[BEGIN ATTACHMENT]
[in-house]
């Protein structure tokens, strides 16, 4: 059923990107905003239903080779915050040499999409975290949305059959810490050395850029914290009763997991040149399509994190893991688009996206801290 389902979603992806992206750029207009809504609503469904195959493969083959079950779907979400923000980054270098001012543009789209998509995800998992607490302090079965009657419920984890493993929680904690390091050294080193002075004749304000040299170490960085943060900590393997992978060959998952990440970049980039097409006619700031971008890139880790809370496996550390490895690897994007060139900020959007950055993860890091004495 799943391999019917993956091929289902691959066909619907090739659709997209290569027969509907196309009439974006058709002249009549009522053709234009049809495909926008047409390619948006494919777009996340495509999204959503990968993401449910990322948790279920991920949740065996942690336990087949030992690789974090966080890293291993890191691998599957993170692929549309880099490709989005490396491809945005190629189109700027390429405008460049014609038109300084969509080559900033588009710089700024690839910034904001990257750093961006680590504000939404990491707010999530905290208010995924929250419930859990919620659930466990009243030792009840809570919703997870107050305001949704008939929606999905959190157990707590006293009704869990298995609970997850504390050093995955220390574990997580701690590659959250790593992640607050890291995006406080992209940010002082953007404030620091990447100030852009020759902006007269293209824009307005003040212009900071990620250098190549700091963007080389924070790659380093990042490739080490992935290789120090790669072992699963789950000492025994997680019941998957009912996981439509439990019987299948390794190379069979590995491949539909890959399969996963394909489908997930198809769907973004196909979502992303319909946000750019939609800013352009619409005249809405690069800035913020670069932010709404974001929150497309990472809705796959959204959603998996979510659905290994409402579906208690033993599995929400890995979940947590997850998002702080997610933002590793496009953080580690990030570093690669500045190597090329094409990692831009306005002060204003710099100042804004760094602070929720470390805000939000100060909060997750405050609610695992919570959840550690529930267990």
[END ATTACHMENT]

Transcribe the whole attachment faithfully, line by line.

[in-house]
């Protein structure tokens, strides 16, 4: 059923990107905003239903080779915050040499999409975290949305059959810490050395850029914290009763997991040149399509994190893991688009996206801290 389902979603992806992206750029207009809504609503469904195959493969083959079950779907979400923000980054270098001012543009789209998509995800998992607490302090079965009657419920984890493993929680904690390091050294080193002075004749304000040299170490960085943060900590393997992978060959998952990440970049980039097409006619700031971008890139880790809370496996550390490895690897994007060139900020959007950055993860890091004495 799943391999019917993956091929289902691959066909619907090739659709997209290569027969509907196309009439974006058709002249009549009522053709234009049809495909926008047409390619948006494919777009996340495509999204959503990968993401449910990322948790279920991920949740065996942690336990087949030992690789974090966080890293291993890191691998599957993170692929549309880099490709989005490396491809945005190629189109700027390429405008460049014609038109300084969509080559900033588009710089700024690839910034904001990257750093961006680590504000939404990491707010999530905290208010995924929250419930859990919620659930466990009243030792009840809570919703997870107050305001949704008939929606999905959190157990707590006293009704869990298995609970997850504390050093995955220390574990997580701690590659959250790593992640607050890291995006406080992209940010002082953007404030620091990447100030852009020759902006007269293209824009307005003040212009900071990620250098190549700091963007080389924070790659380093990042490739080490992935290789120090790669072992699963789950000492025994997680019941998957009912996981439509439990019987299948390794190379069979590995491949539909890959399969996963394909489908997930198809769907973004196909979502992303319909946000750019939609800013352009619409005249809405690069800035913020670069932010709404974001929150497309990472809705796959959204959603998996979510659905290994409402579906208690033993599995929400890995979940947590997850998002702080997610933002590793496009953080580690990030570093690669500045190597090329094409990692831009306005002060204003710099100042804004760094602070929720470390805000939000100060909060997750405050609610695992919570959840550690529930267990």